and other personnel of the Organization must act as 
``international officials'' (rather than representatives of 
their own governments) and as such must refrain from any action 
that may be incompatible with their positions as international 
officials. Moreover, Article 8 requires Member States to 
respect the exclusively international character of the 
responsibilities of the Secretary-General, Directors and 
personnel of the Organization and not seek to influence them in 
the discharge of their responsibilities. Although the 
Convention does not currently make references to the 
responsibility of Organization personnel to act as 
``international officials'' and the duty of Member States to 
refrain from unduly influencing the work of such officials, 
both personnel and Member States have generally understood that 
this is expected of them.


                               article 9


    This provision amends Article IX of the Convention by 
replacing language that previously described the composition of 
the Bureau (now referred to as the ``Secretariat'' and dealt 
with in Article 8 of the Protocol) with provisions on the 
decision-making process of the Organization. This provision 
codifies existing practice. Member States should try to reach 
decisions by consensus. Where decisions cannot be reached by 
consensus, each Member State generally shall have one vote. 
With regard to the election of the Secretary-General and 
Directors, however, each Member State shall have a number of 
votes determined by a scale established in relation to the 
tonnage of their fleets. With the exception of decisions on 
matters relating to the policy or finances of the Organization, 
amendments to the Convention, and accession to the Convention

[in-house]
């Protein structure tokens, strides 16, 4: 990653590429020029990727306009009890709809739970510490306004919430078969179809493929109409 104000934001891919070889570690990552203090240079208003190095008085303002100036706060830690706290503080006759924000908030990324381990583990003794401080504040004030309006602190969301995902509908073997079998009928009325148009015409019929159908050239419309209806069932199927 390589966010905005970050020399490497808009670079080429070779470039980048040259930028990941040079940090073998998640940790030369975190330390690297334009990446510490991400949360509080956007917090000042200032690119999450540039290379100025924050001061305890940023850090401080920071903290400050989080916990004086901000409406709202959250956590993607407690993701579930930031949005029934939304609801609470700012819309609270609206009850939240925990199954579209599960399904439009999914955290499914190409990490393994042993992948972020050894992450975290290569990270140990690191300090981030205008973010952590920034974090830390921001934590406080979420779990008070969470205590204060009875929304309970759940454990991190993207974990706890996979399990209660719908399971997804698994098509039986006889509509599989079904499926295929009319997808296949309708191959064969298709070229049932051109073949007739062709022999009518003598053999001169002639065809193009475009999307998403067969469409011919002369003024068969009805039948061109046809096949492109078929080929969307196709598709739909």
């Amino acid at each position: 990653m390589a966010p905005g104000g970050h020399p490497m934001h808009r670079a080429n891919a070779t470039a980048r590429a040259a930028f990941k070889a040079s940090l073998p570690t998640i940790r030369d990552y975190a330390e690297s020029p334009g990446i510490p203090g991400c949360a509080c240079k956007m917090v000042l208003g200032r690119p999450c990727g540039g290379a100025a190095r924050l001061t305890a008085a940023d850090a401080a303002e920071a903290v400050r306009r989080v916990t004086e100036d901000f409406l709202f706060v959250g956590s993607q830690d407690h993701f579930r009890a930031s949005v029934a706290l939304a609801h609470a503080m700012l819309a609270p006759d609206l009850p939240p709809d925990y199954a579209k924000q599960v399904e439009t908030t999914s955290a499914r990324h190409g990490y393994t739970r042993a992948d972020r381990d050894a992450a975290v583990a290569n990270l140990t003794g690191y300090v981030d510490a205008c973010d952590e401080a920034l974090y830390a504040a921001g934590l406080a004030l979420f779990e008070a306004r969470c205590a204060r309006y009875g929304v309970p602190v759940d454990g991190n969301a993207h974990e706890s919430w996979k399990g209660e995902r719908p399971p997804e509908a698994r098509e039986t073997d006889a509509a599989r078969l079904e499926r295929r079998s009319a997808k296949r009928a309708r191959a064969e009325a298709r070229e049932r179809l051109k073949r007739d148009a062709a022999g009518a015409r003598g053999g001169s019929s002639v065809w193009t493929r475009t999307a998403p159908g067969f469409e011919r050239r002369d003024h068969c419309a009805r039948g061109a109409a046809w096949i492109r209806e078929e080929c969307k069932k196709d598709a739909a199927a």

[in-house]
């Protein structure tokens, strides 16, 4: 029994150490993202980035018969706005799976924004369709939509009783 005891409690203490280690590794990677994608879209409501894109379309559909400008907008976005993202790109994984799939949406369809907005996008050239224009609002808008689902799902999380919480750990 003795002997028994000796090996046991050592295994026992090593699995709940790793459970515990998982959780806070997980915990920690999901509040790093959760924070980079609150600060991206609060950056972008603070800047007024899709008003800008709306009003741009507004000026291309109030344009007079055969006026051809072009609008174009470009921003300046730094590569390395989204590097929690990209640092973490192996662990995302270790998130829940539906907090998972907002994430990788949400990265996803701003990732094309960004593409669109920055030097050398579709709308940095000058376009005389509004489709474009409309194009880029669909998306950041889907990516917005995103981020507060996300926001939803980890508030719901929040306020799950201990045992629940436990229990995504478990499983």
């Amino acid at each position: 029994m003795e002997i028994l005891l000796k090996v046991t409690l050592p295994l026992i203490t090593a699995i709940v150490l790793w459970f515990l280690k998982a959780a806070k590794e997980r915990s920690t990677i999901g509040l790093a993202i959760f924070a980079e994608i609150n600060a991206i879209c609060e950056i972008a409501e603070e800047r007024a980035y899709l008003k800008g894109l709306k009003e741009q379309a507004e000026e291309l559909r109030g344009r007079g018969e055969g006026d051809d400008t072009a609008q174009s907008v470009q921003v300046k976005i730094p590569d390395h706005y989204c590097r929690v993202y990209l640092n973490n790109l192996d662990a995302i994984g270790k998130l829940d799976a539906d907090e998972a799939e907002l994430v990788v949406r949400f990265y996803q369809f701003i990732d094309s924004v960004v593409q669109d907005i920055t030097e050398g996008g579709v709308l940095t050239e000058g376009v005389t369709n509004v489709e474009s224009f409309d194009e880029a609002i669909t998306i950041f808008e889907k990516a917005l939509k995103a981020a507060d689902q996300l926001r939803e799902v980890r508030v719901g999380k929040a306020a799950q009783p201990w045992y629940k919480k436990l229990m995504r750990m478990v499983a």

by a State that is not a member of the United Nations, 
decisions that cannot be reached by consensus shall be taken by 
a simple majority of Member States present and voting.


                               article 10


    Article 10 replaces Article X of the Convention concerning 
the Bureau (referred to as the ``Secretariat'' under amendments 
set forth in the Protocol and addressed in Article 8 of the 
Protocol) with a provision that authorizes the Organization to 
cooperate with international organizations whose interests and 
activities are related to the purpose of the Organization.


                               article 11


    This provision amends Article XI of the Convention by 
clarifying that in the event of inconsistency between the 
Convention and the General Regulations or Financial 
Regulations, the Convention shall prevail. This provision 
codifies existing practice.


                               article 12


    This provision amends Article XIII of the Convention by 
replacing the reference to ``juridical personality'' with a 
reference to ``legal personality,'' a term more commonly used 
in the constituting instruments of international organizations.


                               article 13


    This provision provides for the replacement of the phrase 
``Member Governments'' in Article XIV(a) of the Convention with 
a reference to ``Member States'' in accordance with the 
decision of the Third Extraordinary Conference. This is a 
formalistic change that does not alter the substance of Article 
XIV(a). Article 13 further provides for the replacement of the 
term ``Finance Committee'' in Article XIV(b) of the Convention 
with the term ``Assembly.'' This change is necessary to 
implement the Conference's decision to require Assembly 
approval of the use of donations, bequests, subventions and 
other sources to fund the expenses of the Organization; this 
function currently falls within the purview of the Finance 
Committee.


                               article 14


    This provision amends Article XV of the Convention to 
clarify that the ``rights'' that Member States stand to lose as 
a result of being in arrears for two years in their 
contributions are restricted to ``voting rights.''


                               article 15


    This provision amends Article XVI by replacing language 
concerning the Directing Committee's role in drafting the 
budget of the Organization--an issue taken up in Article 8 of 
the Protocol, which among other things describes the functions 
of the Secretariat--with a provision clarifying the depositary 
functions of the Government of His Serene Highness the Prince 
of Monaco. These functions include informing the Secretary-
General and all Member States of applications for accession